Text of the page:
Wednesday, May 6, 2009

Color Wheet Basics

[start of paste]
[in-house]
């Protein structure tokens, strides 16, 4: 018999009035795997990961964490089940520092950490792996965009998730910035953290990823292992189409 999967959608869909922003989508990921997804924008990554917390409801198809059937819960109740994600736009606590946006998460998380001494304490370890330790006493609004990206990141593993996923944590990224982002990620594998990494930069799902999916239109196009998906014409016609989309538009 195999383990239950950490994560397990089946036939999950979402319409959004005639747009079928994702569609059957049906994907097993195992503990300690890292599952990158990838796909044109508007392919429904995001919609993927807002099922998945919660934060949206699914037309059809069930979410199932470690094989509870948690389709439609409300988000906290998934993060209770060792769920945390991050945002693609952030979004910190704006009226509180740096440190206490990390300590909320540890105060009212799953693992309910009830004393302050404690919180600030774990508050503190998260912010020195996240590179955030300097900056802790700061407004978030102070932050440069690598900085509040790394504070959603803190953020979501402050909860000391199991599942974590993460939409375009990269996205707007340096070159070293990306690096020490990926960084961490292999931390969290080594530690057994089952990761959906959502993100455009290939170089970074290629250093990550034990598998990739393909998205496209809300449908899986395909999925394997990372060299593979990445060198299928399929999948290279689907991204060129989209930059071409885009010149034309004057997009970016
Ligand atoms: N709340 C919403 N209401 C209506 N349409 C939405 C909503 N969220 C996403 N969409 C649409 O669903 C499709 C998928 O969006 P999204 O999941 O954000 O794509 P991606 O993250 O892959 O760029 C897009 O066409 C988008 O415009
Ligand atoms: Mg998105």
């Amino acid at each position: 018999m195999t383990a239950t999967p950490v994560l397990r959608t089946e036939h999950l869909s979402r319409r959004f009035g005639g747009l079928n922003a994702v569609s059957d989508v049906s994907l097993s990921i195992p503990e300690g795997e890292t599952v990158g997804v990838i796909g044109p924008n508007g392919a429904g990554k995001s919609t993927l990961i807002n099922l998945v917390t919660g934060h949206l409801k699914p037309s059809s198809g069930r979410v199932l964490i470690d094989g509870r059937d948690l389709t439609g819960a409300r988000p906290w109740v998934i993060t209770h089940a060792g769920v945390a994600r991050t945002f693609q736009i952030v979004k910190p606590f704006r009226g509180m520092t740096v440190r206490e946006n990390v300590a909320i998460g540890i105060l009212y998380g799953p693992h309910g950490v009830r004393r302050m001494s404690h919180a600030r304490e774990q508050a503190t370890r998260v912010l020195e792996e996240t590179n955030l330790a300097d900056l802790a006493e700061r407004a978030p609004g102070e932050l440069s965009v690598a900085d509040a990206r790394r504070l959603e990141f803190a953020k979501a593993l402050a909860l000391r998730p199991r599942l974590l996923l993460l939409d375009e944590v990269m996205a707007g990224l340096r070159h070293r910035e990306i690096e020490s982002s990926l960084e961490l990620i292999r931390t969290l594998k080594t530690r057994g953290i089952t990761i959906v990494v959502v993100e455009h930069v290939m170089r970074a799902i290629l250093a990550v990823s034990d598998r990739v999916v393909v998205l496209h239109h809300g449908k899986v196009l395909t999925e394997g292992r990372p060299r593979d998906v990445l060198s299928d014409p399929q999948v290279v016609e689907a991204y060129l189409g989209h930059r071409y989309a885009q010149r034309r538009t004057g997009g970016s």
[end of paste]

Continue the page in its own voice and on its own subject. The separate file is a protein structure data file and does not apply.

Although most of you have had some exposure to the color wheel, I'd like to take this opportunity to review some basics. I'll only cover the six main colors: primary (red, yellow, blue) and secondary (orange, green, purple [violet]). But first, let's talk about Sir Isaac Newton. Yes, the guy who was sitting under an apple tree one day and discovered the concept of gravity. Along with watching apples drop, he also created the first color wheel. In 1666 Newton split white sunlight into the colors red, orange, yellow, green, cyan and blue within a prisim, combining both ends and then forcing a progression of the different colors. He also equated colors to music (so did Wassily Kandinsky ). Notice on the wheel he had listed the associated music notes. As stated above, there are six colors on a simple color wheel. The primary colors are red, blue and yellow. These three colors cannot be created from other colors. They are, in fact, used to mix other colors--from secondary colors to hundreds of others. When I first got into watercolors, I bought lots and lots of colors, thinking that I'd use them to "create" the perfect colors I was searching for. That's true. Today you can get thousands of colors from different vendors. Just with Daniel Smith, a local vendor in Seattle, you can select from over 200 colors. While some media, such as pastels and colored pencils, lend themselves to the use of less mixing of colors on a palette, others like watercolor, oil and acrylic paints can be done almost exclusively with the three primary colors. Secondary colors are those that are mixed using the primary colors: blue and yellow create green, yellow and red create orange and red and blue create violet. It should be noted that when mixing these colors, you may not get the exact match that you are looking for right from the start. Sometimes it take a bit of experimentation and using like colors (warm to warm or cool to cool). Complimentary colors (those that are opposite each other on the color wheel) are very neat. Although some people warn you to resist mixing them (you'll hear, "They turn into mud."), but done right these colors can in fact create wonderful browns and grays. So what are these colors and how well do they help us in our painting and drawings? First of all the colors are red and green (Christmas), yellow and purple (Easter) blue and orange (football team). You can sometimes create outstanding pictures by placing these colors side by side in your composition. Here are some examples: